But reality is seldom that and I rarely find books/movies/tv shows that really capture the pathos of advertising.

AMC’s “Mad Men” captures that desperation pretty well but that sense of ennui is detached from the advertising trade. Don Draper, the lead character in the show, is desperate… but not because he’s in advertising.

Afterall, it’s the 60s where everything goes. Meaning they still have long martini lunches, come up with snazzy catch phrases and have a swinging good time. Though it’s depressing to see how screwed up their lives are, they still seem to have alot of fun.

The people in Joshua Ferris’ “Then we came to the end” however are modern advertising people. Meaning they are desperate… desperate cool ironic hipsters but still desperate nevertheless. And unlike “Mad Men”, they are desperate because of the soulless work they do day in day out but can’t bring themselves to leave.

“Yet for all the depression no one ever quit. When someone quit, we couldn’t believe it. ‘I’m becoming a rafting instructor on the Colorado River,’ they said. ‘I’m touring college towns with my garage band.’ We were dumbfounded. It was like they lived on a different planet. Where had they found the derring-do? What would they do about car payments? We got together for going-away drinks on their final day and tried to hide our envy while reminding ourselves that we stil had the freedom and luxury to shop indicriminately.”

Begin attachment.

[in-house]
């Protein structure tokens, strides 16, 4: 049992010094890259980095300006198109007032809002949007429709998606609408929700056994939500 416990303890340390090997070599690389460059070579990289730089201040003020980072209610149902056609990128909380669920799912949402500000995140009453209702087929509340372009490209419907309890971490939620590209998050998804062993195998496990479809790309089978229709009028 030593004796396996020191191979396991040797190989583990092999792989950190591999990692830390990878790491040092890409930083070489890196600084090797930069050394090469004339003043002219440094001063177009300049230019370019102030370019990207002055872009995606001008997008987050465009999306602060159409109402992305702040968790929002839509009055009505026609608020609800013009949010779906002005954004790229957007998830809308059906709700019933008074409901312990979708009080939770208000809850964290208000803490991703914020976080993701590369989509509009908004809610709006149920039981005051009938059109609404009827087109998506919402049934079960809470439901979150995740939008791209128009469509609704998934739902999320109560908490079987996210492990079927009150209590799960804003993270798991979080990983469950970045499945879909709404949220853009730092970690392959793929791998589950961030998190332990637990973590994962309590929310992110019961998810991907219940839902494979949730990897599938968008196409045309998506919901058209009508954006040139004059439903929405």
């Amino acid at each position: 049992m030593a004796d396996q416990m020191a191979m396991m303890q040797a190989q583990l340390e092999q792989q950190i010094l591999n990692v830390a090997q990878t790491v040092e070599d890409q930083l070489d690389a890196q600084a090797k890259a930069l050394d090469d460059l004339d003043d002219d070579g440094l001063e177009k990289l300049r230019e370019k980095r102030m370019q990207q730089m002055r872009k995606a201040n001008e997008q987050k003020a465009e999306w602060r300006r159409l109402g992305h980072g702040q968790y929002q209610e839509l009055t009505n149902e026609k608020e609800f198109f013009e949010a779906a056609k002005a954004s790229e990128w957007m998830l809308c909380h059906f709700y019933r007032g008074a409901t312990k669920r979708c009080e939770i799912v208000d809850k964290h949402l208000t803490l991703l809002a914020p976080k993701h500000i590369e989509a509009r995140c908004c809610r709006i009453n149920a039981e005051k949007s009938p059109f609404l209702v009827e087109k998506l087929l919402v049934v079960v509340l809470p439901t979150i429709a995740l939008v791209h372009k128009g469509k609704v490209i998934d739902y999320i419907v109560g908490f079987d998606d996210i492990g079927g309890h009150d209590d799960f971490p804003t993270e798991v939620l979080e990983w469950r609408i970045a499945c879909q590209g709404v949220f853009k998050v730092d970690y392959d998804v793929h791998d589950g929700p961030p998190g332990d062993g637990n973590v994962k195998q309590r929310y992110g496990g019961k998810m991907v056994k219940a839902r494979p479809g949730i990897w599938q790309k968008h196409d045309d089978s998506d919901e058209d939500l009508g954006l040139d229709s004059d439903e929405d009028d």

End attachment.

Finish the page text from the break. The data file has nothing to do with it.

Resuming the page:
Hmmm… sounds like modern advertising to me.

Okie maybe it’s a bit cynical but it’s still pretty accurate to me.

Whoever asks me if advertising is as fun as they think should really read this book.

It will set them straight.